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Health

Alcohol belly? Gut health expert reveals EXACTLY why alcohol makes you poop differently

  • Alcohol can speed up the movement of food through the stomach, causing diarrhea.
  • But certain alcohols can slow down food transit and cause constipation
  • READ MORE: The Drink That Could End Hangovers Forever

It’s well known that drinking too much can lead to headaches, fatigue and upset stomach, but why does drinking too much make you run to the bathroom the next day?

Now an expert has revealed how alcohol wreaks havoc on your body and digestion.

Vincent Ho, associate professor of gastroenterology at Western Sydney University, said alcohol disrupts the way your body processes food, particularly the time it takes for food to travel through the gut.

Alcohol can speed up the movement of food through the stomach and intestines, causing diarrhea. It also reduces nutrient absorption and people who consume sugary alcoholic drinks are more likely to suffer on the toilet the next day.

Beverages like beer and wine speed up the transit of food, but vodka and whiskey slow it down, creating a feeling of fullness or discomfort.

The graph above shows how long it takes for the body to return to baseline after a weekend of drinking.

The graph above shows how long it takes for the body to return to baseline after a weekend of drinking.

However, not all alcohols are equal and some can even have the opposite effect.

Beverages like beer and wine speed up the transit of food, but vodka and whiskey slow it down, creating a feeling of fullness or discomfort.

A study in rats showed that those exposed to high doses of alcohol experienced delays in food processing in the small intestine. This could suggest that people who engage in one episode of binge drinking – as opposed to repeated binge drinking – may actually experience more constipation than diarrhea.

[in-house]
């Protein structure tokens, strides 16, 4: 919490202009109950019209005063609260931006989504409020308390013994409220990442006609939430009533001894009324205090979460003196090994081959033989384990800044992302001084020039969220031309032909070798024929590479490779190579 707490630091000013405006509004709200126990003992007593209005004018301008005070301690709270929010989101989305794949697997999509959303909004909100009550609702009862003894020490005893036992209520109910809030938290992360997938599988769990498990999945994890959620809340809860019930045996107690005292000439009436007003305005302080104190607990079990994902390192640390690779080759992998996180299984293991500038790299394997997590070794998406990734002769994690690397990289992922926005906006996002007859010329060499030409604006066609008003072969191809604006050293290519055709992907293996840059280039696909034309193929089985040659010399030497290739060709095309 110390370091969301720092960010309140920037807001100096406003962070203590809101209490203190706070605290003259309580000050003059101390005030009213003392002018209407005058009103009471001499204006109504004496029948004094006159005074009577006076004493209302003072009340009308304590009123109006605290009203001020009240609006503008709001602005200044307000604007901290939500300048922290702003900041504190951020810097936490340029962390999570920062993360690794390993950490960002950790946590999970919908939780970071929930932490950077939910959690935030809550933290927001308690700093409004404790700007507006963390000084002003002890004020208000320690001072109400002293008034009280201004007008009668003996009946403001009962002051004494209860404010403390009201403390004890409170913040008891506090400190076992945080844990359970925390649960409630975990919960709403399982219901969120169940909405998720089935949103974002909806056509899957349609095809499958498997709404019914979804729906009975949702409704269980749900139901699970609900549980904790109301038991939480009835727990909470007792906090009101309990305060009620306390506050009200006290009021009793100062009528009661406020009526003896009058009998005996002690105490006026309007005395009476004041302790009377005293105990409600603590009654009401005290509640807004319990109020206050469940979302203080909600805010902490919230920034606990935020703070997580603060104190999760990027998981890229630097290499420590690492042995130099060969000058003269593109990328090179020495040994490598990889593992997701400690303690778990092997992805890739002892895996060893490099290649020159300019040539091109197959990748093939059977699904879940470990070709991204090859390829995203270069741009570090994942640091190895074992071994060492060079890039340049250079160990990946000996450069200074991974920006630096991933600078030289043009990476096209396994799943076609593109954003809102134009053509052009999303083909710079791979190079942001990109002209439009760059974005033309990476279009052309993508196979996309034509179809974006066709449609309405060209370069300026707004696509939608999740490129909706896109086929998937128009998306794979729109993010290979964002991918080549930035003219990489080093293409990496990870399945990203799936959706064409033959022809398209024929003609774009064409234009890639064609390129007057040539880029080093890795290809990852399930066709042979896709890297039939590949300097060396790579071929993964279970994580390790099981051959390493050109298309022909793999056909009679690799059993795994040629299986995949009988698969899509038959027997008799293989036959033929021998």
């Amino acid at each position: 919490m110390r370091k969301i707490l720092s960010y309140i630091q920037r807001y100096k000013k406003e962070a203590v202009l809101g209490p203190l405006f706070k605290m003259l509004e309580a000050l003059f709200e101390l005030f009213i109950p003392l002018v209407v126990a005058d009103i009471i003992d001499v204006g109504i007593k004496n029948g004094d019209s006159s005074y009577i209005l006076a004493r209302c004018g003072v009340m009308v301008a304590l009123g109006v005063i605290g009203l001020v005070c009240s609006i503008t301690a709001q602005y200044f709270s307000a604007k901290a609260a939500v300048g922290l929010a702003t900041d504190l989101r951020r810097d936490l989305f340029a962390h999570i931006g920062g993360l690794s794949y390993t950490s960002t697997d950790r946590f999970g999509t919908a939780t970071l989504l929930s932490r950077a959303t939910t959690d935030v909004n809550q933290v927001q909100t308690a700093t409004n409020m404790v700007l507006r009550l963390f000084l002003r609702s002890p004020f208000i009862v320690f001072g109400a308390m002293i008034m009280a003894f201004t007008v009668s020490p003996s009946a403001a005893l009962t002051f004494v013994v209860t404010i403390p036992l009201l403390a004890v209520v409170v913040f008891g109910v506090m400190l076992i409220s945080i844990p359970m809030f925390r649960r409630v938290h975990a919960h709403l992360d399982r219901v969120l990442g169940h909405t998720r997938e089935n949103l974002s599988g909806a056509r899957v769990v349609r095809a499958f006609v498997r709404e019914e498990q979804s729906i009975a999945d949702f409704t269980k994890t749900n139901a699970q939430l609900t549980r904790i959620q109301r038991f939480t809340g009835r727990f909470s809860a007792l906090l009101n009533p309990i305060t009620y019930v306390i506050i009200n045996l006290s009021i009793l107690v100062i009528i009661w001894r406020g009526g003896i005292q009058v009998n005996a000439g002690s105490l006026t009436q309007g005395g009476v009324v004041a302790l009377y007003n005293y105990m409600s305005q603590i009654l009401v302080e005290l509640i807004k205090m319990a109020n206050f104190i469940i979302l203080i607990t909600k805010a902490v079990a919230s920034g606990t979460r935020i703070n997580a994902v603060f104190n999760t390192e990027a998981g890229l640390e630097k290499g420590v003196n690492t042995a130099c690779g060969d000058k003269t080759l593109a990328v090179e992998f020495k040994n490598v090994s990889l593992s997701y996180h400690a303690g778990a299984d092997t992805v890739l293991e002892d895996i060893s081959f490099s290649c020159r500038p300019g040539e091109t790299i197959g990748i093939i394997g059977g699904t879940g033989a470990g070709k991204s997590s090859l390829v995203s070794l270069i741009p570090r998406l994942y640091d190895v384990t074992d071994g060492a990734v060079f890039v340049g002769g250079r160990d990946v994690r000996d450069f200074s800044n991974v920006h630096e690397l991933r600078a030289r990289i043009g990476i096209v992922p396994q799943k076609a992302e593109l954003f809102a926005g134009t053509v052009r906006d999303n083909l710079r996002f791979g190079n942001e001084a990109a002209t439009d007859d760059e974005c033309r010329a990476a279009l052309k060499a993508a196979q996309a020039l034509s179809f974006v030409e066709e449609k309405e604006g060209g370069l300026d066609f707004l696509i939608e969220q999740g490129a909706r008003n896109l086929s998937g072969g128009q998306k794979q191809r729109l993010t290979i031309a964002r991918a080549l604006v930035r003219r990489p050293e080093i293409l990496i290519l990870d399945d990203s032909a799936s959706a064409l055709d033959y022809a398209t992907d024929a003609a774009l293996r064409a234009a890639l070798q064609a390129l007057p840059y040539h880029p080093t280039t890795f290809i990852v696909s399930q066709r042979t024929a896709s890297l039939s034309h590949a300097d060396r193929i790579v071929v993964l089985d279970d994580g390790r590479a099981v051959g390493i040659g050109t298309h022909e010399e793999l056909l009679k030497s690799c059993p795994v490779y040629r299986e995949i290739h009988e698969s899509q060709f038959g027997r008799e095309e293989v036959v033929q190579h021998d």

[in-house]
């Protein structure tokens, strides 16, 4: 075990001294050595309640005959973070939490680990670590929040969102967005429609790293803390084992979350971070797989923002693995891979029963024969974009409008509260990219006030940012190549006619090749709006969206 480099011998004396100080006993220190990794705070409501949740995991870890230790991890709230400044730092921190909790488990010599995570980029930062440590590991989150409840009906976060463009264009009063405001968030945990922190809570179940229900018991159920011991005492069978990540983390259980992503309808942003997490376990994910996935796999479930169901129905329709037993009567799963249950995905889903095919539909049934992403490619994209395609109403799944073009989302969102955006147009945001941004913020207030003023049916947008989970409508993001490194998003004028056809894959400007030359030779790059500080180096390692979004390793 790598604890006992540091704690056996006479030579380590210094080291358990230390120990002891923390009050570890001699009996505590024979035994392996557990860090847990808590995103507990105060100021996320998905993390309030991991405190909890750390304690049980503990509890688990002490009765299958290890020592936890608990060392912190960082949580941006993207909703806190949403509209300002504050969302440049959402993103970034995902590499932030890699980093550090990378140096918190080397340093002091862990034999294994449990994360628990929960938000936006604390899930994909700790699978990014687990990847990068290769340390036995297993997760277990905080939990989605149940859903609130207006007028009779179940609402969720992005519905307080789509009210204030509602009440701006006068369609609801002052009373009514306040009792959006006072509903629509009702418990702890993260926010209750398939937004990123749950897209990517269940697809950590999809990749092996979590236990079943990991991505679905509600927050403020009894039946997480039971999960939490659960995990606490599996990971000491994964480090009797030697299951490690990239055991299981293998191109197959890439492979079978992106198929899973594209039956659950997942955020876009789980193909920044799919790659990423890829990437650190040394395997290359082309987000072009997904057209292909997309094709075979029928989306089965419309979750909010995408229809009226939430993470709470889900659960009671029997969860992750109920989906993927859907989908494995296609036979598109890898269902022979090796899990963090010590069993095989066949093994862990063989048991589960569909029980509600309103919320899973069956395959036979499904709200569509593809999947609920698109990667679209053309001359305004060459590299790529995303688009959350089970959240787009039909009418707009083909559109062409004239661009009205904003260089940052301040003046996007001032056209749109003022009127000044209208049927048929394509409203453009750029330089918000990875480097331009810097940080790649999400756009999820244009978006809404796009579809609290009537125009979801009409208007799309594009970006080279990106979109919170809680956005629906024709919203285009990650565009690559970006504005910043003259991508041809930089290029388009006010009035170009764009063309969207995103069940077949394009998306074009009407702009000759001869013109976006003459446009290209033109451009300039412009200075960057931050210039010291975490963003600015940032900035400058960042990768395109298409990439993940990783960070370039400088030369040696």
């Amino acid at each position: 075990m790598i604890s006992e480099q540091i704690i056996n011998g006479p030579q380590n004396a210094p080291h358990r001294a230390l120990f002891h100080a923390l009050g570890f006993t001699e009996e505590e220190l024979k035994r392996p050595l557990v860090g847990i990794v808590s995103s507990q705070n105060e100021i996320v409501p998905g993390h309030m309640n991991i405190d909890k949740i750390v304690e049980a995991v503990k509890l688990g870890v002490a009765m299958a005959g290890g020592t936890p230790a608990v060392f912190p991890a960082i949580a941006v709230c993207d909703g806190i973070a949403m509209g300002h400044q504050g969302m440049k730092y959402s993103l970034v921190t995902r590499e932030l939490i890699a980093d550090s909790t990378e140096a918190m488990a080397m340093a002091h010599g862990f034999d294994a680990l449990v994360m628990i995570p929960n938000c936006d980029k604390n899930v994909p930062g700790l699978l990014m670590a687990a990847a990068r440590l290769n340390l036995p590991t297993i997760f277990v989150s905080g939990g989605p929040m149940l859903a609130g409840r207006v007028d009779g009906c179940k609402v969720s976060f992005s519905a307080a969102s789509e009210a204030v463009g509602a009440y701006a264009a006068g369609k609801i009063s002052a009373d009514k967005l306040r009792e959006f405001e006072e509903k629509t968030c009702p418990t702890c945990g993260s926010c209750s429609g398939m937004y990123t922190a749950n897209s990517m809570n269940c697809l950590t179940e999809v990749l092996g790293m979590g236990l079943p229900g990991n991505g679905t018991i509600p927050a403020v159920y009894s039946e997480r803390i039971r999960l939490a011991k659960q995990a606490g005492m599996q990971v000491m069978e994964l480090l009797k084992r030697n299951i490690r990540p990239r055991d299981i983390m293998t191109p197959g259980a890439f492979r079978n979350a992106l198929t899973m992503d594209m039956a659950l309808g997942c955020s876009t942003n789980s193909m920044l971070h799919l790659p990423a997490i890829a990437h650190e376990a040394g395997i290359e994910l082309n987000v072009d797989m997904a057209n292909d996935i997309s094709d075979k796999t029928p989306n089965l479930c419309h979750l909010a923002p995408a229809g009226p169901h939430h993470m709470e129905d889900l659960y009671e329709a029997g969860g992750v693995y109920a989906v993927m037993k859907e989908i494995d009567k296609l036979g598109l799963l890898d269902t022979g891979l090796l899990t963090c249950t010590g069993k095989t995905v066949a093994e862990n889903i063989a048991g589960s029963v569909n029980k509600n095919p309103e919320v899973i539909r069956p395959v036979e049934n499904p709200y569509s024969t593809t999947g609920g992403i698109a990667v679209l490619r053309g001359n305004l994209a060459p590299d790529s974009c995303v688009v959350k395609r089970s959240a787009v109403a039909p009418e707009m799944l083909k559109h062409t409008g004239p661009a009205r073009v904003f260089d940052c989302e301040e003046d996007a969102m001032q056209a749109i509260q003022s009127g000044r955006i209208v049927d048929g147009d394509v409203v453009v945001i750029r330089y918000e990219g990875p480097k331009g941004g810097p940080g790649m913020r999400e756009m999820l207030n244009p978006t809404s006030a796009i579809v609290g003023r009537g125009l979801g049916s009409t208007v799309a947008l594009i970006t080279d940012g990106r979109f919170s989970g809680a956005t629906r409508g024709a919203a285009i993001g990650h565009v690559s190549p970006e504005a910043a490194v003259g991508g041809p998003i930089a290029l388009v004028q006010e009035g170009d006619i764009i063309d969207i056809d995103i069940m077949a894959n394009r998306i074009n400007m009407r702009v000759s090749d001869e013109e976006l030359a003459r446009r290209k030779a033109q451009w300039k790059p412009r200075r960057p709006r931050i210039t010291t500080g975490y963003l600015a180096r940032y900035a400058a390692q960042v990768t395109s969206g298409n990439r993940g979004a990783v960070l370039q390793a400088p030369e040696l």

In a 2022 study, 500 people recorded their stools and had their stools collected for analysis. Based on self-report surveys, researchers found that people who reported an episode of heavy drinking had harder, firmer stools.

Researchers believed that the brief period of excessive alcohol consumption caused a delay in the processing of food in the intestine – and the longer food sits in the intestines, the more water is absorbed from the stool into the body, leading to dry, hard stools.

However, not everyone has experienced this. In people with pre-existing digestive problems, such as irritable bowel syndrome, excessive alcohol consumption led to diarrhea, nausea and abdominal pain.

And chronic alcohol consumption can even have long-term effects on your gut, as it has been linked to lactose intolerance, an overgrowth of bacteria in the small intestine, and reduced absorption of nutrients.

If you frequently experience digestive issues, the best thing to do, Ho said, is to limit your alcohol intake and pay attention to the type of alcohol that affects you the most.

If you experience diarrhea after a night out, it may help to avoid mixing alcohol with caffeinated drinks, which are known to cause intestinal problems.

If constipation is the problem, it’s important to stay hydrated. Mr. Ho recommends drinking water before you even start drinking alcohol.

Additionally, drinking water between alcoholic beverages and before going to bed can also help avoid discomfort.

Eating foods high in protein and fiber can be beneficial. Having food in your stomach before drinking helps lessen the effects of alcohol on the intestinal lining.

Mr Ho said changes in stool after drinking alcohol are usually short-lived and harmless and resolve within a few days.

However, if symptoms persist for several days after drinking, it could be a sign of a digestive health problem.

Gn En gealth

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